A teenage window washer has revealed his record haul as police announce they are cracking down on the act.
16-year-old Brady from Perth says he once earned $375 in one day as a roadside window washer and usually makes $150 for just a few hours work.
Roadside windscreen washing is illegal in all states and territories, excluding the Australian Capital Territory, and growing reports of aggression and harassment towards motorists has prompted police to take stronger action.
In a statement, WA Police called the act ‘illegal’ and ‘dangerous’, warning that officers will ‘infringe/prosecute’ offenders.
A 16-year-old boy in Perth once earned $375 in one day in his trade as a roadside window washer, but Western Australian Police are cracking down on the act (stock image)
‘It should also be noted that the driver could also be issued with an infringement should police actually observe the occupant of a vehicle request the services of the window washers,’ the police spokesperson warned.
Under the road traffic code in Western Australia, ‘contributions or employment from the carriageway from an occupant of a vehicle’ is a crime, and window washers can be hit with a $50 fine if police catch them.
Police are targeting Brady’s top spots in Perth, one of which is the intersection of Roberts Road and Thomas Street in Subiaco where Brady said he has around five regular customers.
Brady told Perth Now that he took up windscreen washing a couple of years ago when he was living on the streets.
‘I used to do crime to get money but then my mate showed me this and it stops me getting into trouble,’ he said.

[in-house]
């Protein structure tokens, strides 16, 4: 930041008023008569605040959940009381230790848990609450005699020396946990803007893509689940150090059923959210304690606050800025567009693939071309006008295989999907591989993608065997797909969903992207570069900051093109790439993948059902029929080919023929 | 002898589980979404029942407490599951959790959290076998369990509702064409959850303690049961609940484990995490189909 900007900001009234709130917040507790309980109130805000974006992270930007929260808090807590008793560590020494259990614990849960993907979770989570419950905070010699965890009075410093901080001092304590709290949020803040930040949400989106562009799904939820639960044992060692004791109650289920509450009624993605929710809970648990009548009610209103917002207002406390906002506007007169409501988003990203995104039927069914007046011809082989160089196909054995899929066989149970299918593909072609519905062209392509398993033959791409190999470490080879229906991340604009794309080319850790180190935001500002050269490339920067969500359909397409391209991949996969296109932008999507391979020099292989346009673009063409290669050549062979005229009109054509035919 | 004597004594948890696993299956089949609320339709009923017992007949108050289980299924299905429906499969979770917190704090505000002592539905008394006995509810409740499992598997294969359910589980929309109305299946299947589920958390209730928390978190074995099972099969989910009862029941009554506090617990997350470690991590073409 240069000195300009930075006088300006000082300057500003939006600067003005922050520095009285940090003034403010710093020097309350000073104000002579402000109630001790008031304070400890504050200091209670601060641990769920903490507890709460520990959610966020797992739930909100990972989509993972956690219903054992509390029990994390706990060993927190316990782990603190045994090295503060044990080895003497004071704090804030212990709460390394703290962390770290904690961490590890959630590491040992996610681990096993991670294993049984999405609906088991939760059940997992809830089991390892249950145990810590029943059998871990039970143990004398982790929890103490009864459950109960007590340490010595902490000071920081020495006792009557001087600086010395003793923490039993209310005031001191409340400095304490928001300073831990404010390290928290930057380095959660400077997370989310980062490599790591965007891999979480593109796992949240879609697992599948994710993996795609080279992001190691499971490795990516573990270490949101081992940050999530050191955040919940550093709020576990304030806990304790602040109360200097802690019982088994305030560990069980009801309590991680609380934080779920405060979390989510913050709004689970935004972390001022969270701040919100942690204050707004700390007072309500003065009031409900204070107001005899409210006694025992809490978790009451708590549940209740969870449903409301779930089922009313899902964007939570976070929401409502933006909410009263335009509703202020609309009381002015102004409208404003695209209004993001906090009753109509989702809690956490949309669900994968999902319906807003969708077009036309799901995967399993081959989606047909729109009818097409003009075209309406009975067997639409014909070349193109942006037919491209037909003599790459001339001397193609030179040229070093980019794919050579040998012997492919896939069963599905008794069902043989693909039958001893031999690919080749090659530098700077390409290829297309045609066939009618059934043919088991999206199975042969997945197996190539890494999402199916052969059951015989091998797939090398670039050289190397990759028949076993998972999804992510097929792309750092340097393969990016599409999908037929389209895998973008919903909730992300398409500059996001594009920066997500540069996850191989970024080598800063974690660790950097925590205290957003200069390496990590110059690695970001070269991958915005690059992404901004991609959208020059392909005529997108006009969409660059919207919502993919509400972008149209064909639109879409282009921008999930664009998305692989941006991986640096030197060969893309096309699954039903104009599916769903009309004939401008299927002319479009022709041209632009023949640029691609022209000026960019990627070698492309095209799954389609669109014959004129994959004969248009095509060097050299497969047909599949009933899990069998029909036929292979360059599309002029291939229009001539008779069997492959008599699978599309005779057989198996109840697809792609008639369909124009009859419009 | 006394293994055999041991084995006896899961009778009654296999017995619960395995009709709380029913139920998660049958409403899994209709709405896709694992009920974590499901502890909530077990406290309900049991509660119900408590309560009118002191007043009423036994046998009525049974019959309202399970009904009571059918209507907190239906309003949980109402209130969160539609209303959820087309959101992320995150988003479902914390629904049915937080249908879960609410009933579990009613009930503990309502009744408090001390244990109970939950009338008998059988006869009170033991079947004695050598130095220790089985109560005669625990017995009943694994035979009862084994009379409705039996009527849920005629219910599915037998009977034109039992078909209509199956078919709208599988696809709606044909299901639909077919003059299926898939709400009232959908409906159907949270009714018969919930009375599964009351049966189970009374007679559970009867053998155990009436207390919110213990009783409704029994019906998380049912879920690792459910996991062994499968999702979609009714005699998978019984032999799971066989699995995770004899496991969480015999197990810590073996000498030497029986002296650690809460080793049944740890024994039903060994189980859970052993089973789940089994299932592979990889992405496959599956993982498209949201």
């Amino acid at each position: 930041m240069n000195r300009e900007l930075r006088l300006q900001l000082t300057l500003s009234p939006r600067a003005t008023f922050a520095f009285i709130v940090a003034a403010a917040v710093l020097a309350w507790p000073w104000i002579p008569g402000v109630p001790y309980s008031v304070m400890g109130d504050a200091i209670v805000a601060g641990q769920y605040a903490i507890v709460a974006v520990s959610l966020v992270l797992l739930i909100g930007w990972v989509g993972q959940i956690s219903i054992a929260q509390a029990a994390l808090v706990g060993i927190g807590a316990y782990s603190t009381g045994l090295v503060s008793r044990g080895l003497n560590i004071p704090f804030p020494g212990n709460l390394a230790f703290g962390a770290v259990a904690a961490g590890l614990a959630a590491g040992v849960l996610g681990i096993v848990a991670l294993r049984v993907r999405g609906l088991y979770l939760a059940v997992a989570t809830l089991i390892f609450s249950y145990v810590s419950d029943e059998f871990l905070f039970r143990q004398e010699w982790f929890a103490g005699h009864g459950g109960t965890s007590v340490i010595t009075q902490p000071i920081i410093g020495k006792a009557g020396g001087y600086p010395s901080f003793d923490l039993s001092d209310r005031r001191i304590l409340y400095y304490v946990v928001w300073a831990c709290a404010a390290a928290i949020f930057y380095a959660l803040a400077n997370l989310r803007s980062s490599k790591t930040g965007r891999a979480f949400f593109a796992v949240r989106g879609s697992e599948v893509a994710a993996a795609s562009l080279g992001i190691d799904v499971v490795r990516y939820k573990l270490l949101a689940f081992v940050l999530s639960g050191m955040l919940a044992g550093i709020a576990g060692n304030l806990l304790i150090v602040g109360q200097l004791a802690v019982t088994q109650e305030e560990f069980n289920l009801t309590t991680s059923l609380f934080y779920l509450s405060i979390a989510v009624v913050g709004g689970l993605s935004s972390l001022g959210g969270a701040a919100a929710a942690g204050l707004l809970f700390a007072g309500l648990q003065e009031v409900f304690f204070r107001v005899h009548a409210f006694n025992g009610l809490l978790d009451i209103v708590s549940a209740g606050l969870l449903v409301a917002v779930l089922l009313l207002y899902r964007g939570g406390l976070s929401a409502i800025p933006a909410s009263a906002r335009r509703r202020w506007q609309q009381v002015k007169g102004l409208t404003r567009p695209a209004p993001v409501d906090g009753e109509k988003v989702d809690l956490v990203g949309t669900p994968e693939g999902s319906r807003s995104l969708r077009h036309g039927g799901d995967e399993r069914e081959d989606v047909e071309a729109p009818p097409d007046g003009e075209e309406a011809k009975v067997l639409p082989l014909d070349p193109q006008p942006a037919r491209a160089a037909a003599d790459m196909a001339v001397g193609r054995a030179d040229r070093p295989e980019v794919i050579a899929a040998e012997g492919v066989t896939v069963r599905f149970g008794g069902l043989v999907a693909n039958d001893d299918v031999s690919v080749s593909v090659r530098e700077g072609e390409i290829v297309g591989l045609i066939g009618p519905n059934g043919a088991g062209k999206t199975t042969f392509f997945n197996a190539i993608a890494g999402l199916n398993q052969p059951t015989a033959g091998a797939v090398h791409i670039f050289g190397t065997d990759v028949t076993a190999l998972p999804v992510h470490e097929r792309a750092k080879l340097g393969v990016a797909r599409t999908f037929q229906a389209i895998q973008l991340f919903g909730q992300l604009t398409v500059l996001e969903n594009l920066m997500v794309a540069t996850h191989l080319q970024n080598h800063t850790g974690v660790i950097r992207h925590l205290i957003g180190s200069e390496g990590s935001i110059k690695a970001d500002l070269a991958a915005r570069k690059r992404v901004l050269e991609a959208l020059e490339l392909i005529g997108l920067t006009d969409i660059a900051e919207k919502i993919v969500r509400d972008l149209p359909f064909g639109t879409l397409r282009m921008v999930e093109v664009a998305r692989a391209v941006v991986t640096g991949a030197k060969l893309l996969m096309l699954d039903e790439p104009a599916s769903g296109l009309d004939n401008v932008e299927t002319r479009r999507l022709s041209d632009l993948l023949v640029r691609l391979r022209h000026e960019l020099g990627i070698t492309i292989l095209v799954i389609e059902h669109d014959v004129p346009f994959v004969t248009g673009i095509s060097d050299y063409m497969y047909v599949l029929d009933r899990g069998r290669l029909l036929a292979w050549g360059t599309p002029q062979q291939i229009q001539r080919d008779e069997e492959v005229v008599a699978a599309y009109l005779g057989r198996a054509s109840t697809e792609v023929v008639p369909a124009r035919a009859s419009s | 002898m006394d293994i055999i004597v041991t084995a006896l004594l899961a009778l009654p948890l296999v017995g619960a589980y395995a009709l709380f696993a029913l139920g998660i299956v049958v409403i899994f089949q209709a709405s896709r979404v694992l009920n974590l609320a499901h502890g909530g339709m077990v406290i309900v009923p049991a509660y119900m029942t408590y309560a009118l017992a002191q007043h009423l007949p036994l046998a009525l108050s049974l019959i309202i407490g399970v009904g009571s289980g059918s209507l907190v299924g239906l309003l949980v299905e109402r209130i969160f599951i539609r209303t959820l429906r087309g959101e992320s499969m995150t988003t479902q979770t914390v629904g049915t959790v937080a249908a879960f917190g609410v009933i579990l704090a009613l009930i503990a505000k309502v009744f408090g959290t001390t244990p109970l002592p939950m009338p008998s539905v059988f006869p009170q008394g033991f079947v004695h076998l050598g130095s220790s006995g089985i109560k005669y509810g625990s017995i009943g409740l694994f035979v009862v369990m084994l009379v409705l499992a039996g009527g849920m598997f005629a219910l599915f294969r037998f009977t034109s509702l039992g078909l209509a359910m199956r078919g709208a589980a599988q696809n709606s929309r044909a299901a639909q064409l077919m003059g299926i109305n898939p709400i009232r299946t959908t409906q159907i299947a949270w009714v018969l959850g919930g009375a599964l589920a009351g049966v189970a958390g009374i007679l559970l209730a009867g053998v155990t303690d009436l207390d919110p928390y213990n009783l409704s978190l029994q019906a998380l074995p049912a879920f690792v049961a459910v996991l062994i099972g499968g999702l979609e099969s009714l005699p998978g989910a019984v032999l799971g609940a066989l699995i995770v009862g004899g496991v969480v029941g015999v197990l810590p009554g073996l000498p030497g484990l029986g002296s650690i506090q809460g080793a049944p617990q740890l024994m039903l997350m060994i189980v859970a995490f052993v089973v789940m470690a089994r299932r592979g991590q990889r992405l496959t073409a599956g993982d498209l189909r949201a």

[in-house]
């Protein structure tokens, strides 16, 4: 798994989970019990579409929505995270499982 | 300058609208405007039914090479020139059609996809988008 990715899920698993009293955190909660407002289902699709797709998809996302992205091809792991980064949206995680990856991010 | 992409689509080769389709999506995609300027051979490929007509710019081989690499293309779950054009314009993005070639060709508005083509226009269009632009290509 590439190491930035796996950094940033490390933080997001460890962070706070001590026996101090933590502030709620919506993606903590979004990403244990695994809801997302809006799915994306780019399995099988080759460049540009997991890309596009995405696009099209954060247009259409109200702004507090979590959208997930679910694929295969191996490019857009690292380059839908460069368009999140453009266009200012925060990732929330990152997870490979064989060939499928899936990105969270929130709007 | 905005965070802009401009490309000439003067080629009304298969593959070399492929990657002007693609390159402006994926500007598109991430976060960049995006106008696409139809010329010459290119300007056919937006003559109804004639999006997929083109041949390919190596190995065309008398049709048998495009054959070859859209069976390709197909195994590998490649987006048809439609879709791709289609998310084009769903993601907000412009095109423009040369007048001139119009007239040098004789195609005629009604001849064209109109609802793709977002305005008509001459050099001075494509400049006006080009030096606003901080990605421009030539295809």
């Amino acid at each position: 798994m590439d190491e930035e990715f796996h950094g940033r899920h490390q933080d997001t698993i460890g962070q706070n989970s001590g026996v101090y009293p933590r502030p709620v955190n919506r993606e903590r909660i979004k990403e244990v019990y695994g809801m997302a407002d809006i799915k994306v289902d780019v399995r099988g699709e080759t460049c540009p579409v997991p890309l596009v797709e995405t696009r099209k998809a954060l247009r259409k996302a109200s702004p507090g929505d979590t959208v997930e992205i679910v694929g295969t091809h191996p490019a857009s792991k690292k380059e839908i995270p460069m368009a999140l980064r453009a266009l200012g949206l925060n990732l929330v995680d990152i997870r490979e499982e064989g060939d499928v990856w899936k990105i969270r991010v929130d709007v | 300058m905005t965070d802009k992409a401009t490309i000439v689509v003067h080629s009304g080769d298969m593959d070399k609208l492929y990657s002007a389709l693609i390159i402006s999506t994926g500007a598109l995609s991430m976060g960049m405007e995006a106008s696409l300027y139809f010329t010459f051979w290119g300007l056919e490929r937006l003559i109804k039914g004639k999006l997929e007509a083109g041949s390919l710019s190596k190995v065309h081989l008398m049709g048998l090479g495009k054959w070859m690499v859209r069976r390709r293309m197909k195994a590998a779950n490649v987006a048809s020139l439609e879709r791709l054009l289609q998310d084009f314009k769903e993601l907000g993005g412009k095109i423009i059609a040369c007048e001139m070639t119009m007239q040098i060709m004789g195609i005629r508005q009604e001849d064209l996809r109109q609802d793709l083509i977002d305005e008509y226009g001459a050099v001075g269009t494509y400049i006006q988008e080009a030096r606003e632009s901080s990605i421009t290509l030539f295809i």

Brady now lives back at home with his parents but does not attend school and continues to wash windscreens to help his family, with whom he splits his earnings.
However, the teenager seems to understand the crackdown on roadside window washing, acknowledging that it can be confronting for motorists.
In a statement, WA Police called the act ‘illegal’ and ‘dangerous’, warning that officers will ‘infringe/prosecute’ offenders, as well as motorists that request their services
‘The police don’t like us, I don’t blame them, they are looking out for people’s safety,’ he said.
‘As soon as I can get a good enough every day job I probably won’t be doing it.’
Belmont MLA Cassie Rowe said she was ‘sympathetic’ to young windscreen washers who are ‘just trying to make money’, but stresses that it’s an unsafe practice for all parties.
‘It’s not safe for them. It’s really intimidating for local residents…it seems to have really increased and people are sick of it,’ she said.
Last December, a 16-year-old window washer in Auckland died after being hit by a car while crossing the road.
16-year-old Brady told reporters he took up window washing two years ago when he was living on streets and said it ‘stops me getting into trouble’